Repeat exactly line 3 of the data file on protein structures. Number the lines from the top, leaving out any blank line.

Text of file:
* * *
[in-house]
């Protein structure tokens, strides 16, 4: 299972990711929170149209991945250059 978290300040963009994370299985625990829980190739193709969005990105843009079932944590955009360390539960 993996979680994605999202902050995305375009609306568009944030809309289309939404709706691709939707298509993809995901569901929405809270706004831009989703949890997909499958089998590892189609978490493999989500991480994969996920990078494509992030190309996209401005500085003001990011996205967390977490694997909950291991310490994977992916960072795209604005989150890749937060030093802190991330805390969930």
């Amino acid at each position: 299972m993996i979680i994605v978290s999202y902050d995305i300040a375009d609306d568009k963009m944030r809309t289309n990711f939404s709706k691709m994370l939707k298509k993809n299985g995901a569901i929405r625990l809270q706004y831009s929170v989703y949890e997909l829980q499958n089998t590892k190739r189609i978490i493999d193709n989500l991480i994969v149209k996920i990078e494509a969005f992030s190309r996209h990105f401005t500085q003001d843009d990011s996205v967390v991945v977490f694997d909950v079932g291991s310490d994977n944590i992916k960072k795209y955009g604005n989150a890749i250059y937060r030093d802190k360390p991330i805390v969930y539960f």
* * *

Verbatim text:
């Amino acid at each position: 299972m993996i979680i994605v978290s999202y902050d995305i300040a375009d609306d568009k963009m944030r809309t289309n990711f939404s709706k691709m994370l939707k298509k993809n299985g995901a569901i929405r625990l809270q706004y831009s929170v989703y949890e997909l829980q499958n089998t590892k190739r189609i978490i493999d193709n989500l991480i994969v149209k996920i990078e494509a969005f992030s190309r996209h990105f401005t500085q003001d843009d990011s996205v967390v991945v977490f694997d909950v079932g291991s310490d994977n944590i992916k960072k795209y955009g604005n989150a890749i250059y937060r030093d802190k360390p991330i805390v969930y539960f």